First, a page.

You are incorrect when you say that scientific facts are not beliefs because a fact, as defined by science, is an observation which is agreed upon by a scientific consensus. Such facts are dependent upon circumstances and are even falsifiable. A scientific fact is as much a belief as any other, even if supported by a weight of arguments and interpretation of evidence consistent with said observation. Odd that evolutionists insist that people understand the difference between scientific vs popular uses of the word “theory,” but are notoriously silent when discussing such differences as applied to the word “fact.”

      Your statement “The difference is the amount of evidence, massive powerful evidence for evolution, zero evidence for magic (or what you call creationism)” betrays a fundamental misunderstanding of the nature of the origins argument. To wit, the origins argument isn’t about evidence because we have exactly the same evidence: the same earth, physics, rocks, plants, matter, universe – the same exact evidence. Evidence is not self-explanatory. It has to be interpreted. It is interpreted in a manner consistent with one’s presuppositions. No evolutionist is going to interpret the evidence contrary to his all-natural/anti-supernatural presuppositions any more than a creationist would interpret the evidence contrary to the existence of a Creator. Of course, as pointed out, the all-natural bias to your methodology prevents you from interpreting evidence in favor of or consideration of the supernatural, so it is unsurprising that your self-inflicted blinders prevent you from seeing any evidence for creation. Your knee-jerk denial of creation or even mere design prevents you from considering any evidence against evolution. Oh, and trust a preacher to recognize dogma when he see it.

      You employ the No True Scotsman fallacy when you state that “the percentage of biologists who accept evolution (with out a god fairy’s magic wand) is virtually 100%, the only exceptions being incompetent biologists who have never contributed anything to science and who can only find employment at Bible colleges.” How many times do I have to provide the link to scientists who affirm creation? Is there even any point to someone as close-minded as you appear to be?

      Your statistics are also in error. In fact, no one anywhere is stating that “100% of American biologists” accept microbes-to-man evolution without any intervention from God, because that’s simply not the case. Where in the blazes do you get your imaginary statistics?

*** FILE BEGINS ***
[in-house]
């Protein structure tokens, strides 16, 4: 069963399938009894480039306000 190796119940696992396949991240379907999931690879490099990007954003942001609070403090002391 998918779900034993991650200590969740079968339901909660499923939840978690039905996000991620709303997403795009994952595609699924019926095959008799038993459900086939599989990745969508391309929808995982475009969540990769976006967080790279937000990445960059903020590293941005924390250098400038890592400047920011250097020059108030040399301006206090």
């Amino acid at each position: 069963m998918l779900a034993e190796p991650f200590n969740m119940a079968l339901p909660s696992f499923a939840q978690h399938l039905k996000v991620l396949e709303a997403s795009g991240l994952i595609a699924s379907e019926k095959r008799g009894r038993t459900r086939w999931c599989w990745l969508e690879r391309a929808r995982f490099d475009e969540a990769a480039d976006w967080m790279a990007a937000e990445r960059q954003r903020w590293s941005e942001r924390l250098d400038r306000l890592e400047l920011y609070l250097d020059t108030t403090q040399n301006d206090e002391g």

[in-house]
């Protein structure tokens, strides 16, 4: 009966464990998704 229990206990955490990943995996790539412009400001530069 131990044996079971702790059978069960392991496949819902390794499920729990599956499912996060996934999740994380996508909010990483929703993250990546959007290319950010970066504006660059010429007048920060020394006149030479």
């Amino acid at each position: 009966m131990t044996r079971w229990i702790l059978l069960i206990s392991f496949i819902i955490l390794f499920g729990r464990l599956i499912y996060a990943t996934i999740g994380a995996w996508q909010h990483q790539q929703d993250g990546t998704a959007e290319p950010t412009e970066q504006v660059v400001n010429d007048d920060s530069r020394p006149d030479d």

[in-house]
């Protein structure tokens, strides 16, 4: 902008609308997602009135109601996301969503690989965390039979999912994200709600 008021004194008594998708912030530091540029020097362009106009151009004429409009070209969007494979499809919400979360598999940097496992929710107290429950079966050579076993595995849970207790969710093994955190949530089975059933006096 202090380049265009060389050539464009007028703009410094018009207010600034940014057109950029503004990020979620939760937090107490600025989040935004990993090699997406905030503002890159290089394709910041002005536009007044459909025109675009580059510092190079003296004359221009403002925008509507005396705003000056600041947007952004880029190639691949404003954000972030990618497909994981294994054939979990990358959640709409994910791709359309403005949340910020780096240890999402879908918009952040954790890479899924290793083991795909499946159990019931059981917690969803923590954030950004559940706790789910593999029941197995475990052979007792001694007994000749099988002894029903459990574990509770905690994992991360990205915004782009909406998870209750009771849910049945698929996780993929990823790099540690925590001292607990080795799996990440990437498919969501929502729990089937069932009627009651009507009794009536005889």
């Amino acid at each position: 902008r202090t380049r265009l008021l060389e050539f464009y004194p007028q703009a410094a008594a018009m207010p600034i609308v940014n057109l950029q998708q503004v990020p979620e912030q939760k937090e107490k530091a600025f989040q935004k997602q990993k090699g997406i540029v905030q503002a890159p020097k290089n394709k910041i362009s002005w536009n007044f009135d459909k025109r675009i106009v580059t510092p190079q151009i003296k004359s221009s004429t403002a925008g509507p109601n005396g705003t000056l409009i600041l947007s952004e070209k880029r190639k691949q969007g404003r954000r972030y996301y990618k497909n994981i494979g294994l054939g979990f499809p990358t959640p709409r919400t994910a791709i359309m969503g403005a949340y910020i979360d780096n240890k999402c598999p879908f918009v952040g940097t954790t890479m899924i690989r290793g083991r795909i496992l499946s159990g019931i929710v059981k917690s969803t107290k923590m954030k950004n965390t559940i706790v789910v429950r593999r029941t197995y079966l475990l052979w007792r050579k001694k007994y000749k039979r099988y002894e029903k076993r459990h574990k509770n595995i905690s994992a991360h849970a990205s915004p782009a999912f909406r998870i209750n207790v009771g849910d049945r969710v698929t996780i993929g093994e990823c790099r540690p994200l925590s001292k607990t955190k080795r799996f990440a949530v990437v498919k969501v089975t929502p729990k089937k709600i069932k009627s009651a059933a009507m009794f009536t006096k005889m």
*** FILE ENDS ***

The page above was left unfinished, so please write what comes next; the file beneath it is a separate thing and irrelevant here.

If you think that the solution is to eradicate religion from this country, then you’re simply daft. First of all, this country was founded on freedom of religion, guaranteed by the same Constitution that protects freedom of the press and speech for its citizenry. This in turn protects the populace from being indoctrinated by a suppression of dissenting ideas – exactly the sort of fascism you’re endorsing here. I submit that USAmerica is still the greatest nation on this planet and that a great part of its success is that its founders sought to preserve an open marketplace of ideas from the tyranny of folks like you. Suppress freedom of religion and folks will find excuses to do away with the other freedoms democracy ensures. It has made USAmerica strong, entrpreneurial and fiercely independent, qualities the rest of the world values when they need our troops, financial assistance and [in the case of dictators and facists states] non-interference.

      By the way, it’s irrelevant whether I think I’m smarter than you or anyone else. I admit that it appears quite arrogant to challenge the prevailing view, especially if men have been indoctrinated into it, voraciously promote it and have based their livelihood upon adherence to it. [btw, the whole “you believe it becaise not believing it is a threat to your job” gambit only works when your job actually depends upon adhering to said view. Kindly demonstrate how a biologist’s job is secure if he does not adhere to evolutionary dogma.] Is it not interesting to you how we view those who challenged past paradigms as courageous but those who do so presently as arrogant? Nevertheless, true science must answer any reasonable objections against it, no matter the source.

      As for Encyclopedia Britannica, whatever gave you the impression that they were an unbiased source in this area. Did you know that EB sells a science curriculum to public schools, where one is not allowed to promote God or intelligent design? Furthermore, it is impossible to be neutral where the ultimate authority of the Bible is concerned, which is what the creation/evolution debate boils down to.

      You said, “There is no better advertisement for atheism than science deniers like you.” An advertisement is nothing more than a piece of propaganda meant to endorese one product over another. Of course, you’ve committed a non sequitur because you have not demonstrated that being an evolution denier and being a science denier are equivalent. If this were so, then no radical element [ala Galileo] who challenged the current scientific paradigm could be considered pro-science. Yet you admit that those who have challeneged the prevailing consensus of the past have ever been those who most adhered to science!

      I stand in awe of your credulity.

      Tony Breeden

  • Cathy says:

    Christian Death Cult?? More than 16% of America is ‘non-scientist’, so what do you mean by this accusation? And do you mean that ALL America’s biologists are 100% evolutionist? Where is the link for this statistic?